Pekudei 5774

Thursday, February 27, 2014

The Da'as Zekeinim equates the Mishkan to Creation. Each day of Creation corresponds to a specific posuk said about the Mishkan. For example, the luminaries in Day 4 correspond to the Menorah, which gives off light. Day 6 and the Creation of Man corresponds to Hashem telling Moshe to "bring Aharon and his sons to be priests" (28:1). How do we see Creation of Man in this posuk? I'd like to make a suggestion. Rashi points out in that posuk that Moshe was to bring Aharon once the Mishkan was completed. The comparison can be made to Man, where he was created once the rest of the world was completed. Once he is created, he has a duty to connect to Hashem using the physical world. This is what the priests do with the keilim of the Mishkan.

Vayak'hel 5774

Thursday, February 20, 2014

Rabbi Jonathan Sacks compares Bnei Yisroel from last week to this week. Last week, Bnei Yisroel were gathered together in a state of chaos to make the golden calf. This week, they are gathered together in an orderly fashion to donate to the mishkan. Moshe took their original motivation and turned it into avodas Hashem. As Rabbi Sacks puts it, "If you want to bond human beings so that they act for the common good, get them to build something together." This is an important message for a community. We all must work together in an orderly fashion. We must put aside our own personal agendas for the greater good. We shouldn't shun others due to selfish motives. Together, we can help our community grow.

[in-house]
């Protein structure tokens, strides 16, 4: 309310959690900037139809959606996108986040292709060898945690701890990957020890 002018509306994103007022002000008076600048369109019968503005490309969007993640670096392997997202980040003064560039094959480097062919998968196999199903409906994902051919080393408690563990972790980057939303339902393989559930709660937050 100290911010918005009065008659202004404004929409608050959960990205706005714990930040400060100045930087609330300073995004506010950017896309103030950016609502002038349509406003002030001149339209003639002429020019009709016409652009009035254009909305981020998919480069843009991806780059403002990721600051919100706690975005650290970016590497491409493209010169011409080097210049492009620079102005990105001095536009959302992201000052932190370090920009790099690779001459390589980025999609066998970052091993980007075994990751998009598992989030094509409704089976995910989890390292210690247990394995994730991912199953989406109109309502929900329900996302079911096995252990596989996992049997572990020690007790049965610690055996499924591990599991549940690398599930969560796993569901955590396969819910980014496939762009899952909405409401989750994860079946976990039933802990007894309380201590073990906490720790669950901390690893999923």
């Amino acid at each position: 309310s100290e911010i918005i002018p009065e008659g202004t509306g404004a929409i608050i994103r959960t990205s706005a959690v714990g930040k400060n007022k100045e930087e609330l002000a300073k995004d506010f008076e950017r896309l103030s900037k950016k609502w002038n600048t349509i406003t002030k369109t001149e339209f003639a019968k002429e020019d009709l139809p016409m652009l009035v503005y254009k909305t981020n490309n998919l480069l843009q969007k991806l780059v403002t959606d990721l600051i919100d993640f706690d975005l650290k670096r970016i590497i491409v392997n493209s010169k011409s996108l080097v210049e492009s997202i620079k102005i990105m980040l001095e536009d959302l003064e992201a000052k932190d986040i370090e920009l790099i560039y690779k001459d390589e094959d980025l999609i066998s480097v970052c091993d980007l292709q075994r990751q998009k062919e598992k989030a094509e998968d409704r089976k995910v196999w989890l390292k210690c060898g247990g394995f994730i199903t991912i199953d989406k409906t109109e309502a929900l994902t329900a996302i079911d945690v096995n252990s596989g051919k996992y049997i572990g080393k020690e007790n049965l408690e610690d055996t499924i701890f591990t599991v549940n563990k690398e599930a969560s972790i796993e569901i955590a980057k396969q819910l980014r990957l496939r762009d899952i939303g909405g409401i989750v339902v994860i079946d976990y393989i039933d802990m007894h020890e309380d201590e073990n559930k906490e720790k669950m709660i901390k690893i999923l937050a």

Tetzaveh 5774

Friday, February 7, 2014

Why is the golden altar for incense mentioned after the priestly clothing and priestly inauguration and not along with the other vessels in the mishkan mentioned last week? R' Gedalia Schorr gives the following explanation: The Hebrew word for incense, "ketores," comes from the word "kesher," connection. The ketores has the ability to connect the lower world with the upper world by turning the bad into good. This is why the incense contains a foul-smelling spice called galbanum, to turn its bad smell into a pleasant smell. Aharon and the priests worked "from evening to morning" (27:21), which is another term for turning the bad in this world to good. Since Aharon had this middah, the Torah saw it fit to connect the golden altar with the priests.
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